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ThousandSplendid.jpgKhaled Hosseini, whose brilliant first novel, “The Kite Runner,” captured the world’s attention with its look at fathers and sons and the evolving relationship between two young boys in Afghanistan, has scored another knockout with his second novel, “A Thousand Splendid Suns.” It recently debuted as the number one book in the nation and held the top position for four straight weeks. Hosseini continues exploring the roots of his Afghani people, but this time turns his attention to the story of two women over a contentious 30-year span in Afghanistan.
In a nation that is changing politically and socially, in the midst of carnage and bloodshed, two women from completely different backgrounds develop a strong relationship that even death cannot do apart. “”Thousand Splendid Suns” is a touching, emotional tale of a friendship that grows stronger in the midst of a nation that falls apart and tries to rebuild itself.


Mariam, a “Harami,” is the illegitimate daughter of a wealthy businessman from Herat. She is forced into marriage with a much older shoemaker from Kabul. Her mother has recently committed suicide, something Mariam blames herself for. After coming to terms with her marriage, she fails to bear her heavyset husband, Rasheed, a child. The relationship between Rasheed and Mariam becomes abusive and highly matter-of- fact in the midst of a changing Afghanistan.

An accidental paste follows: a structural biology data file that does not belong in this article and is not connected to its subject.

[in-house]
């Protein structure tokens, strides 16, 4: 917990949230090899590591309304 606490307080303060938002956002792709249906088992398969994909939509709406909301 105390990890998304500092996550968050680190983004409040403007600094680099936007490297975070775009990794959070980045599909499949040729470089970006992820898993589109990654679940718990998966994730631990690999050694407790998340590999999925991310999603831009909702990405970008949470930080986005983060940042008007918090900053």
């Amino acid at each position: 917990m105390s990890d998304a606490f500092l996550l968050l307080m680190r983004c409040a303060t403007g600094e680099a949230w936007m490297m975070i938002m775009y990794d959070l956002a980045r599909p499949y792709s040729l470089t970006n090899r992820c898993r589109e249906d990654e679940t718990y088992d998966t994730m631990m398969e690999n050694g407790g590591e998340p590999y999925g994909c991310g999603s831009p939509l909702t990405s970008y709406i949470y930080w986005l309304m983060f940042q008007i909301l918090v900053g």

Then there is Laila, a neighbor’s child, whom Rasheed and Mariam have watched growing up. She loses her love, her siblings, and parents to the war and fighting. Having been brought up in an intellectual environment, she is saved by Mariam and Rasheed, whom she eventually agrees to marry for reasons that are only known to her.
These two women are thrown together in the middle of war. They suffer the oppression of their shared husband as well as the violence-filled, politically-charged environment in which they live. Though Laila and Mariam begin their relationship as co-wives with hostility, it wanes quickly and becomes an eternal companionship that goes beyond mortality.
If you were blown away by “The Kite Runner,” Hossieni’s second book will do the same. Laila and Mariam’s story is told magnificently and succinctly in simple and effortless prose by a skilled storyteller–all the while interweaving the factual history of a besieged nation in the background. Faith, war, love, and heartache all merge effortlessly in this novel.
Visi Tilak

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